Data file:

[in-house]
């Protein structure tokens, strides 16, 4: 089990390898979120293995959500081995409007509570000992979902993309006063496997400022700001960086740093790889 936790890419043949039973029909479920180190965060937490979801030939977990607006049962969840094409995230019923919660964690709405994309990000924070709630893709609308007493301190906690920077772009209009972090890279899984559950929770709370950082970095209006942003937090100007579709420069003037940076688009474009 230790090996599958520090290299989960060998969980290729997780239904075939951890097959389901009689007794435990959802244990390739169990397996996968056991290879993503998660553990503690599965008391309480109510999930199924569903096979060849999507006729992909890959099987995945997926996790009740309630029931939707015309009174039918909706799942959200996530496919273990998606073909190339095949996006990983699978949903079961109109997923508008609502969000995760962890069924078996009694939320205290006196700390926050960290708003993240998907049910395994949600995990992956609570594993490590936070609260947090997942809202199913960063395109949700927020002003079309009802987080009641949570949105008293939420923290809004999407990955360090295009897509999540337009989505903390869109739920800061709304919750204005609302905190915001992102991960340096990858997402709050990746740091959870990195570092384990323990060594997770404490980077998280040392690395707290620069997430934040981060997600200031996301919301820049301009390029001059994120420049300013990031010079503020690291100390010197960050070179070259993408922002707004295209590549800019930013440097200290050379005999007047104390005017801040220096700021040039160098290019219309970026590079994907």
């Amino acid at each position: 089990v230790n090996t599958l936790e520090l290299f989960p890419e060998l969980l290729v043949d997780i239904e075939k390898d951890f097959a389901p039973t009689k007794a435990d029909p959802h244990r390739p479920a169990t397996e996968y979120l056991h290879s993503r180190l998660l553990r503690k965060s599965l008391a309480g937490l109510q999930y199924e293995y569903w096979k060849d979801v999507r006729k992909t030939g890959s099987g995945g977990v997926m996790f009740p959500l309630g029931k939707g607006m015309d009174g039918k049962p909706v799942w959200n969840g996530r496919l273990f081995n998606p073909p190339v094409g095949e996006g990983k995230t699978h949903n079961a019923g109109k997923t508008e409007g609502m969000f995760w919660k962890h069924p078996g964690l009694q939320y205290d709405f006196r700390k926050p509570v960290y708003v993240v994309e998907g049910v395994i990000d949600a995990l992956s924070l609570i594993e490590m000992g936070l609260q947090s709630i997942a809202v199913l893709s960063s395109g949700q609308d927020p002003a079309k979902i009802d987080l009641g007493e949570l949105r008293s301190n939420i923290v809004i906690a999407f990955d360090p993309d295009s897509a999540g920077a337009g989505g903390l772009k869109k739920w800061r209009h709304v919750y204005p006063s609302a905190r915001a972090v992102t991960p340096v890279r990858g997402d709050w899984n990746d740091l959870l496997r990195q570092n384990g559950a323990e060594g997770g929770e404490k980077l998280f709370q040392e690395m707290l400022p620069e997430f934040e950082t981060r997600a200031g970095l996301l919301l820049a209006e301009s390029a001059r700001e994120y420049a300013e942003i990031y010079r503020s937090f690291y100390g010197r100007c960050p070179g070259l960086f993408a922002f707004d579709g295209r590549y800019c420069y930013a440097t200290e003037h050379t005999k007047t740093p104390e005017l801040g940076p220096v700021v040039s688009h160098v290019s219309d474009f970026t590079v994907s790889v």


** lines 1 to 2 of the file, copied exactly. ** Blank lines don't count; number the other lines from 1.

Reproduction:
[in-house]
């Protein structure tokens, strides 16, 4: 089990390898979120293995959500081995409007509570000992979902993309006063496997400022700001960086740093790889 936790890419043949039973029909479920180190965060937490979801030939977990607006049962969840094409995230019923919660964690709405994309990000924070709630893709609308007493301190906690920077772009209009972090890279899984559950929770709370950082970095209006942003937090100007579709420069003037940076688009474009 230790090996599958520090290299989960060998969980290729997780239904075939951890097959389901009689007794435990959802244990390739169990397996996968056991290879993503998660553990503690599965008391309480109510999930199924569903096979060849999507006729992909890959099987995945997926996790009740309630029931939707015309009174039918909706799942959200996530496919273990998606073909190339095949996006990983699978949903079961109109997923508008609502969000995760962890069924078996009694939320205290006196700390926050960290708003993240998907049910395994949600995990992956609570594993490590936070609260947090997942809202199913960063395109949700927020002003079309009802987080009641949570949105008293939420923290809004999407990955360090295009897509999540337009989505903390869109739920800061709304919750204005609302905190915001992102991960340096990858997402709050990746740091959870990195570092384990323990060594997770404490980077998280040392690395707290620069997430934040981060997600200031996301919301820049301009390029001059994120420049300013990031010079503020690291100390010197960050070179070259993408922002707004295209590549800019930013440097200290050379005999007047104390005017801040220096700021040039160098290019219309970026590079994907």